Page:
27 Only let your conduct be worthy of the gospel of Christ, so that whether I come and see you or am absent, I may hear of your affairs, that you stand fast in one spirit, with one mind striving together for the faith of the gospel,
28 And not in any way terrified by your adversaries, which is to them a proof of perdition, but to you of salvation, and that from God.
29 For to you it has been granted on behalf of Christ, not only to believe in Him, but also to suffer for His sake,
30 Having the same conflict which you saw in me and now hear is in me.
only (v.27) — whether Paul sees them again or not
conduct (v.27) = citizenship — the fulfillment of duties as a member of a city (community of believers) (Philippians 3:20). As Philippi was a colony of Rome, so the believers were a colony of Heaven with duties to discharge. The “middle voice” is used, indicating they were to recognize their responsibilities and hold themselves to them.
worthy (v.27) = is worth as much as, weighs as much as. Our manner of life should correspond with the gospel.
affairs (v.27) — things concerning the Philippians
stand fast (v.27) — to hold one’s ground in battle
spirit (v.27) — purpose, aim
mind (v.27) — soul, seat of the will
striving (v.27) = contend along with — primarily from athletics, but by extension any combined earnest effort — cooperation against common opposition, teamwork (The word “athlete” comes from synathleo — striving)
faith of the gospel (v.27) — teaching of the gospel
terrified (v.28) = startled — used of the shying of a timid horse
adversaries (v.28) = those in opposition — entrenched against
which (v.28) — their fearlessness
proof (v.28) = a showing, a pointing out — a legal term for proof obtained by an appeal to the facts. The opposition of the adversaries was evidence that they were headed for the wrath to come. It was also evidence that the believers were headed for salvation from God.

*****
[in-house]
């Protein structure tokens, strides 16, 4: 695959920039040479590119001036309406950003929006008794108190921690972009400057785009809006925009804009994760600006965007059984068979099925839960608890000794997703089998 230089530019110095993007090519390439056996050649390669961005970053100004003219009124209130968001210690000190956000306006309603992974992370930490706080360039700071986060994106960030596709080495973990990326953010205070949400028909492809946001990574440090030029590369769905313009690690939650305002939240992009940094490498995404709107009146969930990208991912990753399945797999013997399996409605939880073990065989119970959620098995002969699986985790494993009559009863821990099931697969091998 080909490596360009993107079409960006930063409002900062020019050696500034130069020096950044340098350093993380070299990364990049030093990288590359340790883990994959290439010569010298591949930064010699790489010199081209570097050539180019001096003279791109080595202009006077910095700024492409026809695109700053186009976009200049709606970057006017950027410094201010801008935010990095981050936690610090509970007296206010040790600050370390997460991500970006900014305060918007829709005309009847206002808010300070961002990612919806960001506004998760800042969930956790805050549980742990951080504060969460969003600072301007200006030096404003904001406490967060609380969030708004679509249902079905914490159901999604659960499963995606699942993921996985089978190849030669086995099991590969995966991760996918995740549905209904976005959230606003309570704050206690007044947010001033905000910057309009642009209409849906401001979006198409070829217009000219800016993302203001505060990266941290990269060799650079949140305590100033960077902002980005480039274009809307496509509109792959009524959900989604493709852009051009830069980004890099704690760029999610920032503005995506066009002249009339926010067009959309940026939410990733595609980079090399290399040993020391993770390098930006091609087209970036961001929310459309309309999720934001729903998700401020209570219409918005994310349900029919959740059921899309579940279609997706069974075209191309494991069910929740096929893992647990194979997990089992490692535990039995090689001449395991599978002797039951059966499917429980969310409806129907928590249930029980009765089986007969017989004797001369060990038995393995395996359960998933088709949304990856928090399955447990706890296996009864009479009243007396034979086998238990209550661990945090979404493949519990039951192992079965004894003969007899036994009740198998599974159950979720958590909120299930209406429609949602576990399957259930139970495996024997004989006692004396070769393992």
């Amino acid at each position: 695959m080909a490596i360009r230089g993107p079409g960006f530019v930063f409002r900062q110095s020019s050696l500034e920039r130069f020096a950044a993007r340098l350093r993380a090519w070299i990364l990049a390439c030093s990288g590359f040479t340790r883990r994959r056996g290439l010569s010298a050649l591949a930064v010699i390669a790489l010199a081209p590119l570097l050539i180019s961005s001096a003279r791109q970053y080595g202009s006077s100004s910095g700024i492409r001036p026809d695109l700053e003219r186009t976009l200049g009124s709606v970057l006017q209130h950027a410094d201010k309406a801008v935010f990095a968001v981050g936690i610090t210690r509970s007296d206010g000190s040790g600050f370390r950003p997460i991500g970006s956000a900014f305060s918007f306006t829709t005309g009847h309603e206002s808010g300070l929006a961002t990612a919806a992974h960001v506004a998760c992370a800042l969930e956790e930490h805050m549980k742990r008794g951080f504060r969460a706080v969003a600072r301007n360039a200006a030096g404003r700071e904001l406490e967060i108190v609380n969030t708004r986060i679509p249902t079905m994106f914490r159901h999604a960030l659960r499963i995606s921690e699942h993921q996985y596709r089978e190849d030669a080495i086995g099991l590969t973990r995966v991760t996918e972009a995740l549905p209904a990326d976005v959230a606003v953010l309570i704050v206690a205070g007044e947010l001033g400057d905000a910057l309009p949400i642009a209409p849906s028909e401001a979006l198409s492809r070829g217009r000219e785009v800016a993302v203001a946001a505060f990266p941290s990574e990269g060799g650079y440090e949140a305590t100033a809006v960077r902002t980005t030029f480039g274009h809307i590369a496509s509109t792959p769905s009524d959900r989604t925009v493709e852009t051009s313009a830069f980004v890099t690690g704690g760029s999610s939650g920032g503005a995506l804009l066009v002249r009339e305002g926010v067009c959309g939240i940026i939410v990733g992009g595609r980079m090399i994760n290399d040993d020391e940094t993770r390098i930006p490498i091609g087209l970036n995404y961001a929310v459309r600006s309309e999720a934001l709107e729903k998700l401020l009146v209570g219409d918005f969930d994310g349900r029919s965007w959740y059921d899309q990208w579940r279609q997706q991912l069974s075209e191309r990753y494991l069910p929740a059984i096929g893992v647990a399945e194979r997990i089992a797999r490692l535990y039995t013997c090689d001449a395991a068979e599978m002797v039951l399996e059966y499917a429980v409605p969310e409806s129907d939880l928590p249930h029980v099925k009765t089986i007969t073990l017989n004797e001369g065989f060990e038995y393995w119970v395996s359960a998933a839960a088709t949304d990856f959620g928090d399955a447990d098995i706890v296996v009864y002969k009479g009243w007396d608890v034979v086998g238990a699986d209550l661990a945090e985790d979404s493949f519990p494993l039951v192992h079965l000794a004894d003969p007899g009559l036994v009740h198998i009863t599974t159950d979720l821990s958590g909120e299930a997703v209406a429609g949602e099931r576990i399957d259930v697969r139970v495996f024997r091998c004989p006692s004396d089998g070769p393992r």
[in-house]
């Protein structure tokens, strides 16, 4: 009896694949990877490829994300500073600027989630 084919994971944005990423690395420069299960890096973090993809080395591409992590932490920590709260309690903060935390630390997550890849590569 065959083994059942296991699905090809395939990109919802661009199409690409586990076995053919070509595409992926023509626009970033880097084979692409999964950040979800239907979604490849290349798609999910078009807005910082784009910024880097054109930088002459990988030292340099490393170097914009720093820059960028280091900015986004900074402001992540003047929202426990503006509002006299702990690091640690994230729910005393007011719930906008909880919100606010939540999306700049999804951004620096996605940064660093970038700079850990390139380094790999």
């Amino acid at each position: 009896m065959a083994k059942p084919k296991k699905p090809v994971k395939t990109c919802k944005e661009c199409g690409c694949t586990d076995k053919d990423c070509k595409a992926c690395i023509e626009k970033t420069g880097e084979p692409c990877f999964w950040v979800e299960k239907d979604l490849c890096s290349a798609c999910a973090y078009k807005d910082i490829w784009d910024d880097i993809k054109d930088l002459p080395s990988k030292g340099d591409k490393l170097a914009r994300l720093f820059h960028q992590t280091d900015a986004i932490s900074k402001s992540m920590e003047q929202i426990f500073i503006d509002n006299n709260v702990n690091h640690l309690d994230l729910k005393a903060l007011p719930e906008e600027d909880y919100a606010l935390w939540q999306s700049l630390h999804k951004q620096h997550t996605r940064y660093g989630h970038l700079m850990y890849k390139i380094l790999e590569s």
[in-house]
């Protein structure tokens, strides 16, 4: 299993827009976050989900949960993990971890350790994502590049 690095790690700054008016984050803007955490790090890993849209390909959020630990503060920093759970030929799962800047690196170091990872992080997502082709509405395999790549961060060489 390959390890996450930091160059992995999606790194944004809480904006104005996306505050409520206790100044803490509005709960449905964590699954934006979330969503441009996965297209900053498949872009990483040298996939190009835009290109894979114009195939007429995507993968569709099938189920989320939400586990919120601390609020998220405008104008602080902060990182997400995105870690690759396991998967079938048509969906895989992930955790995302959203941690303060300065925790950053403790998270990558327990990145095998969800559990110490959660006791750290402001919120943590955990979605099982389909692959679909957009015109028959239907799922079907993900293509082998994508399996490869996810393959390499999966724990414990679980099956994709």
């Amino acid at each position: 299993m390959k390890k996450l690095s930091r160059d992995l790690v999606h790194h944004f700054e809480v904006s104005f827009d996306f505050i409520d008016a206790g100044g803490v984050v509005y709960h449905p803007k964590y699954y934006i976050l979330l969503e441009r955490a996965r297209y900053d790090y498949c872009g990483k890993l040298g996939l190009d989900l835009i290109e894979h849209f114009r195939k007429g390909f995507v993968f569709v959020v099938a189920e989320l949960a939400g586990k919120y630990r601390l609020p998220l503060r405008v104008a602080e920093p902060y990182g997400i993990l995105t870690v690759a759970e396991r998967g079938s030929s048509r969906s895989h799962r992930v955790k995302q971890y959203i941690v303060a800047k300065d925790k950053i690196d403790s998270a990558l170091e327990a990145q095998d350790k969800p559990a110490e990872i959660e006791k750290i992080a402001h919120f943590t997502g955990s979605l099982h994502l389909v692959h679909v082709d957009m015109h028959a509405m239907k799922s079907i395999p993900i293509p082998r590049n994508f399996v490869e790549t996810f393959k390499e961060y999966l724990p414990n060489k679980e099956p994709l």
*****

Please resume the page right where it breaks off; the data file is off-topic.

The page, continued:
perdition (v.28) — destruction, ruin (loss of well-being, not loss of being)
salvation (v.28) — in contrast to perdition — the future deliverance, spiritual and eternal. Their courage shows (a token) the salvation that would be theirs.
to you it has been granted (v.29) — Their difficult circumstances were an honor given them by God. The emphasis is on “to you.”
on behalf of Christ (v.29) — for His sake (the fact of their believing on Him)
to suffer (v.29) — anything for the purpose of glorifying Christ has value. It is our privilege to believe on Christ and to suffer for Him (Colossians 1:24)
The words “it is given” are from the word used of God when He in grace freely and graciously bestows on believing sinners the gift of salvation. The words “in the behalf of” are the translation of the Greek preposition used of the substitutionary aspect of our Lord’s death on the Cross. It means not only for the sake of but in the place of Christ. It should be clear that we cannot share in His expiatory sufferings on the Cross, much less endure those in His stead. The sufferings to which Paul refers here are Christ’s sufferings for righteousness’ sake while on earth in His humiliation. He says in Colossians 1:24 that he fills “up that which is behind of the afflictions of Christ” in his flesh “for His body’s sake.” Our Lord’s sufferings for righteousness’ sake which He endured as a result of human antagonism against Himself, ended with His death on the Cross. He has left with the Church the message of salvation, the preaching of which draws the antagonism of the world. Thus, as the saints suffer for righteousness’ sake, they substitute for their absent Lord not only in the task of preaching the message He has given them but also in suffering for His sake and in His stead. — Philippians in the Greek New Testament, by Kenneth S. Wuest, page 54.
conflict (v.30) — contest
saw in me (v.30) — Acts 16; 1 Thessalonians 2:2
now hear to be in me (v.30) — in Paul’s imprisonment in Rome. Paul lived in such a way that he could present himself as an example without boasting.